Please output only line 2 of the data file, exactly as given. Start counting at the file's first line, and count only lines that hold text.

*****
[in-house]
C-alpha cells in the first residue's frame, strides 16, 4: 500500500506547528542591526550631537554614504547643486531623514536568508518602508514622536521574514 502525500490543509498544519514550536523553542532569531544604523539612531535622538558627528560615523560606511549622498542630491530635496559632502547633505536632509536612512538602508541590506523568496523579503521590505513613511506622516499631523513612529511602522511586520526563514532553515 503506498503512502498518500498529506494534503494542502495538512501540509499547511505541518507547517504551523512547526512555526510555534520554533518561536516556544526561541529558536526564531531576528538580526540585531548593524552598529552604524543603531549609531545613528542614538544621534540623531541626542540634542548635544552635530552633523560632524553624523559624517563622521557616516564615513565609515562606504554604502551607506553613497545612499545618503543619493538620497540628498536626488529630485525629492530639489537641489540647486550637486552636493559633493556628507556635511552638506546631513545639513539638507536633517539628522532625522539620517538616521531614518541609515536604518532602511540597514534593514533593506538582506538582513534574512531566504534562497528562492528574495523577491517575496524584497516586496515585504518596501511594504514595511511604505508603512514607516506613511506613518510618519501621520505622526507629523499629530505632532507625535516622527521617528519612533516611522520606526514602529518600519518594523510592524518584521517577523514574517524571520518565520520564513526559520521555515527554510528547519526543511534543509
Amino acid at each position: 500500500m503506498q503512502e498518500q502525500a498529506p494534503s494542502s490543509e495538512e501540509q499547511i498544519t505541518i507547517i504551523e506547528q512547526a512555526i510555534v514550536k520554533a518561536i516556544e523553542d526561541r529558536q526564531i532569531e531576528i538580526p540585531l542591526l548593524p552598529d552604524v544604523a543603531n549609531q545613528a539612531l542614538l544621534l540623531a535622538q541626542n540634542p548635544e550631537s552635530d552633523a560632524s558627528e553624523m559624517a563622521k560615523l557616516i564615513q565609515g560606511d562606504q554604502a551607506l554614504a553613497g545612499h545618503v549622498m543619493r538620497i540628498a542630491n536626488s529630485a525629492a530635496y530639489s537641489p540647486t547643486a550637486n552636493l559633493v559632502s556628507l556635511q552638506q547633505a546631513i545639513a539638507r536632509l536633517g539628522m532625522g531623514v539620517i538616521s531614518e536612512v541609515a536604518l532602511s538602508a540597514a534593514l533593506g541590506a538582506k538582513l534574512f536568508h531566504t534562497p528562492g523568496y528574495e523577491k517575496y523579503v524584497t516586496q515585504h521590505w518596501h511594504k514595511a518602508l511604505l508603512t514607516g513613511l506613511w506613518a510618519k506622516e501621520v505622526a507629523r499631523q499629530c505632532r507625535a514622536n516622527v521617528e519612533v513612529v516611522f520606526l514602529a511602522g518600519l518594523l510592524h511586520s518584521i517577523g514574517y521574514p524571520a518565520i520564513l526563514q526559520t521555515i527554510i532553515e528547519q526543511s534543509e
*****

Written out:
C-alpha cells in the first residue's frame, strides 16, 4: 500500500506547528542591526550631537554614504547643486531623514536568508518602508514622536521574514 502525500490543509498544519514550536523553542532569531544604523539612531535622538558627528560615523560606511549622498542630491530635496559632502547633505536632509536612512538602508541590506523568496523579503521590505513613511506622516499631523513612529511602522511586520526563514532553515 503506498503512502498518500498529506494534503494542502495538512501540509499547511505541518507547517504551523512547526512555526510555534520554533518561536516556544526561541529558536526564531531576528538580526540585531548593524552598529552604524543603531549609531545613528542614538544621534540623531541626542540634542548635544552635530552633523560632524553624523559624517563622521557616516564615513565609515562606504554604502551607506553613497545612499545618503543619493538620497540628498536626488529630485525629492530639489537641489540647486550637486552636493559633493556628507556635511552638506546631513545639513539638507536633517539628522532625522539620517538616521531614518541609515536604518532602511540597514534593514533593506538582506538582513534574512531566504534562497528562492528574495523577491517575496524584497516586496515585504518596501511594504514595511511604505508603512514607516506613511506613518510618519501621520505622526507629523499629530505632532507625535516622527521617528519612533516611522520606526514602529518600519518594523510592524518584521517577523514574517524571520518565520520564513526559520521555515527554510528547519526543511534543509